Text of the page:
According to her Wikipedia article, she was the daughter of Mary Constance Wyndham (seen to the right in this group portrait by Sargent). She married Herbert Asquith, son of PM Herbert Henry Asquith and his first wife, née Helen Kelsall Melland.
Her article in thepeerage links to a short biography with this: "...After 1914 Lady Cynthia's life was darkened by trouble. She lost two of her brothers, to whom she was devoted, in the war. Further, now that Herbert Asquith was in the army, he was unable to support his family. Lady Cynthia in 1918 accepted an appointment as private secretary to Sir J. M. Barrie [qv.]. She soon became responsible for running his whole social and domestic life. She went on with this until his death, for Asquith returned from the war with his health too much weakened to take up regular work. She also added to her income by freelance writing. During the next thirty years her publications included anthologies of ghost stories and children's tales, biographies of the Duchess of York (1928) and Princess Elizabeth and Princess Margaret (1937); two novels, The Spring House (1936) and One Sparkling Wave (1943), and a book of short stories What Dreams May Come (1951).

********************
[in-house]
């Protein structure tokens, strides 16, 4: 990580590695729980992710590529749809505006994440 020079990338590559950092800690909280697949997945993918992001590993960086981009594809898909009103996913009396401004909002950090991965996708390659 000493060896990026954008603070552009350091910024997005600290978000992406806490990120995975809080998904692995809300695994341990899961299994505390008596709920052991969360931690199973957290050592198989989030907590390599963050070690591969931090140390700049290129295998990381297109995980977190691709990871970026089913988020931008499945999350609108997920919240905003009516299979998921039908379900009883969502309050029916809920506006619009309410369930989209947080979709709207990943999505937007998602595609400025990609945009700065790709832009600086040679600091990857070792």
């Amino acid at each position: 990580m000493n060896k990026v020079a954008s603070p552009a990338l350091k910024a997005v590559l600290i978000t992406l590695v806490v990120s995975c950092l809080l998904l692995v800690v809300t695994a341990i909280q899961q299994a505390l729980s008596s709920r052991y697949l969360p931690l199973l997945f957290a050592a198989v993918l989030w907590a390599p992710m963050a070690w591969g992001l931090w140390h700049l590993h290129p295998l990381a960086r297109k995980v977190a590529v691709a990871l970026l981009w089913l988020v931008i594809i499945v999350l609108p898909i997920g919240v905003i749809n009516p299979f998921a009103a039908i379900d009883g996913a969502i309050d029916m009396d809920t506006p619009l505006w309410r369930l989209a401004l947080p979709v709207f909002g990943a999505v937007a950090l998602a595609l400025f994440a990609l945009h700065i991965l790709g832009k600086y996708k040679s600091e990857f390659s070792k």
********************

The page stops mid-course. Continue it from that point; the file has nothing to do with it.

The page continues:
Barrie died in 1937 leaving her heir to the greater part of his fortune and the Asquiths left London to live first at Sullington in Sussex and afterwards at Bath where Herbert Asquith died in 1947. Lady Cynthia later returned to London. Meanwhile a play of hers about the Tolstoys, entitled No Heaven for Me, had been produced at the Little Theatre, Bristol, in 1947. She published three volumes of reminiscences, Haply I May Remember (1950), Remember and Be Glad (1952), and Portrait of Barrie (1954). A life of Countess Tolstoy, entitled Married to Tolstoy, was published posthumously in 1960 and Lady Cynthia's Diaries (1915-18) in 1968..."